News24

Team to hunt for Amelia Earhart's plane

2012-07-03 11:06

Honolulu - Seeking to chronicle Amelia Earhart's fate 75 years after she disappeared over the Pacific, researchers prepared on Monday to look for wreckage of her airplane near a remote island where they believe the famed US aviator died as a castaway.

Organisers hope the expedition will conclusively solve one of the most enduring mysteries of the 20th century - what became of Earhart after she vanished during an attempt to become the first pilot, man or woman, to circle the globe around the equator.

A recent flurry of clues point to the possibility that Earhart and her navigator, Fred Noonan, ended up marooned on the tiny uninhabited island of Nikumaroro, part of the Pacific archipelago Republic of Kiribati.

"The public wants evidence, a smoking gun, that this is the place where Amelia Earhart's journey ended," said Richard Gillespie, executive director of The International Group for Historic Aircraft Recovery (TIGHAR). "That smoking gun is Earhart's plane."

The group's research team had planned to set off by boat on Monday from Hawaii on a 2 900km voyage to Nikumaroro accompanied by the technicians from a US Navy contractor called Phoenix International who recovered "black-box" flight-data recorders from an Air France crash from the floor of the Atlantic last year.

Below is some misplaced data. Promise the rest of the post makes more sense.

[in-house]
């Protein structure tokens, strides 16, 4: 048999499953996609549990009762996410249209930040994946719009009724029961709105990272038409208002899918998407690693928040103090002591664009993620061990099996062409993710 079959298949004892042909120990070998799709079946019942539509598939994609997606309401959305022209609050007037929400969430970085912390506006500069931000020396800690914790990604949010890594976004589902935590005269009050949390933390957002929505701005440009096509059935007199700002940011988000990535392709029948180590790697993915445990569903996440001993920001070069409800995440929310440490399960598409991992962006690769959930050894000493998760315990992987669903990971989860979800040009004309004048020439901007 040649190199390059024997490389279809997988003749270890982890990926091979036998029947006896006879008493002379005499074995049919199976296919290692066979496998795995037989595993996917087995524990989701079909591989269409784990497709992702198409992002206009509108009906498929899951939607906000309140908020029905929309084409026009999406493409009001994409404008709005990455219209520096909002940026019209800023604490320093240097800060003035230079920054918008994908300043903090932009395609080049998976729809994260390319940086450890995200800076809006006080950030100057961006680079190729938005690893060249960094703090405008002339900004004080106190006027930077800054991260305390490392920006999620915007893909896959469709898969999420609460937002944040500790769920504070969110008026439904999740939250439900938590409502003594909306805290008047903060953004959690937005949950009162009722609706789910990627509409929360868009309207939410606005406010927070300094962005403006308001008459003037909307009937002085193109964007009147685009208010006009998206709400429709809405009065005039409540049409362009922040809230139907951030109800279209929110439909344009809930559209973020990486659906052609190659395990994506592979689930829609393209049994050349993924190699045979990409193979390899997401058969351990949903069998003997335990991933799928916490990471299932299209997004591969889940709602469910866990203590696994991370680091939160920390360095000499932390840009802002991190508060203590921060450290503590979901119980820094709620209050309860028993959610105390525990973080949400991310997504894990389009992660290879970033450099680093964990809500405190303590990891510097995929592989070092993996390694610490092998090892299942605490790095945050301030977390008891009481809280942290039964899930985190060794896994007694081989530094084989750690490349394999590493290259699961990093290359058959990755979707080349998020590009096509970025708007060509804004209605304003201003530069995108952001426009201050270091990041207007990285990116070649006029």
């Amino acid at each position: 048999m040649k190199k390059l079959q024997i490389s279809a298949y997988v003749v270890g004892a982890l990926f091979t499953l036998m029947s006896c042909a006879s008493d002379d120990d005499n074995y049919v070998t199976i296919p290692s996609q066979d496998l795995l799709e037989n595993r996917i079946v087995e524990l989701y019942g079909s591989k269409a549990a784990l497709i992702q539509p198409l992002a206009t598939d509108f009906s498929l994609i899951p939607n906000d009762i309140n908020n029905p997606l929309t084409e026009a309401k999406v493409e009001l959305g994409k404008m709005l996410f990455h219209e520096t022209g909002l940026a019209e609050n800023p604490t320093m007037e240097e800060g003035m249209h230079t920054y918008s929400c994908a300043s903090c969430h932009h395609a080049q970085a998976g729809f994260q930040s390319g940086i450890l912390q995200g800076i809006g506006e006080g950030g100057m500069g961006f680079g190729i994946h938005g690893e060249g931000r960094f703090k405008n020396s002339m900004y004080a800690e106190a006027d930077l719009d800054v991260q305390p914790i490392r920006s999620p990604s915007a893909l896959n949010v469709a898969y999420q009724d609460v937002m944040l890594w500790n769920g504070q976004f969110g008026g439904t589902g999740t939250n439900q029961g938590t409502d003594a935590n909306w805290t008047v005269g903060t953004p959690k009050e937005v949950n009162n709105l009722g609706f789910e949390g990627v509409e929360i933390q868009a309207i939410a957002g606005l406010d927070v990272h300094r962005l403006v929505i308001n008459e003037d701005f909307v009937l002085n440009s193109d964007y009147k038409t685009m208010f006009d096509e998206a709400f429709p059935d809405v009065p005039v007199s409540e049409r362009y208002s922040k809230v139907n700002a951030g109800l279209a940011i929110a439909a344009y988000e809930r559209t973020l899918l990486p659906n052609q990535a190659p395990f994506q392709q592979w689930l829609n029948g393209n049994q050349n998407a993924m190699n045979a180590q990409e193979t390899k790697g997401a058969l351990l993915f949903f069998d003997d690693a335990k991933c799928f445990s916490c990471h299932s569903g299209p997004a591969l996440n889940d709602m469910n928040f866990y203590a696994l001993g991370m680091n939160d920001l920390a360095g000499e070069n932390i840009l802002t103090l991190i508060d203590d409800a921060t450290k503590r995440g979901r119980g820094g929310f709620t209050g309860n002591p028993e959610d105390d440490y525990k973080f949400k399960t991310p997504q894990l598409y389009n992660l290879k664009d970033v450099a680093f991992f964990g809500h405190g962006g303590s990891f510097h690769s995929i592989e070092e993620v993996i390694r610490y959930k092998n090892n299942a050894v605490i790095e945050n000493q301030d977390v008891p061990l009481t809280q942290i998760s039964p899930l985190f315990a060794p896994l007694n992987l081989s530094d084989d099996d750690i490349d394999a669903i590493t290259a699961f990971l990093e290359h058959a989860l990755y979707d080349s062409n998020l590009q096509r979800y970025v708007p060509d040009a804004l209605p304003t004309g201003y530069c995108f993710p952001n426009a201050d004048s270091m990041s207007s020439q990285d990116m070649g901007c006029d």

But the departure was postponed for a day, until Tuesday, because of a delay in the arrival of a Kiribati customs official who is to accompany the expedition, said Stephanie Buttrill, a spokesperson for the group.

Tantalising evidence

The team will spend 10 days at the search site, plus 16 days at sea travelling to and from the island.

Previous missions to Nikumaroro have unearthed tantalising evidence that Earhart was there, including a cosmetic bottle from the 1930s that appeared to be jar of a once-popular brand of anti-freckle cream.

Also found were a clothing zipper from the 1930s, pieces of a woman's compact, a bottle of hand lotion, parts of a woman's shoe and a man's shoe, a bone-handled pocket knife of the type Earhart carried and human bone fragments.

"We've found artifacts of an American woman castaway from the 1930s, but we haven't found anything with her name on it," said Gillespie.

"We've tried to get contact DNA from things that were touched, and it didn't work. The environment was too destructive. The recovered bone samples were too small. The logical thing is the airplane."

Earhart and Noonan were last seen taking off in her twin-engine Lockheed Electra on 2 July 1937, from Papua New Guinea en route to tiny Howland Island, about 4 023km away in the central Pacific. Radio contact with her aircraft was lost hours later after she reported running low on fuel.

Enhanced 1937 photograph


A massive air-and-sea search, the most extensive such US operation at that time, was unsuccessful. Earhart's aircraft was presumed to have gone down, but it has never been known whether she survived, and if so, for how long.

TIGHAR researchers theorise that Earhart and Noonan made an emergency landing on Nikumaroro, then called Gardner Island, about 640km southeast of their destination on Howland.

Gillespie believes that within of days of its landing, the aircraft was washed over the island's edge by rising tides and surf, and was pulled down the reef slope into as-yet unexplored depths.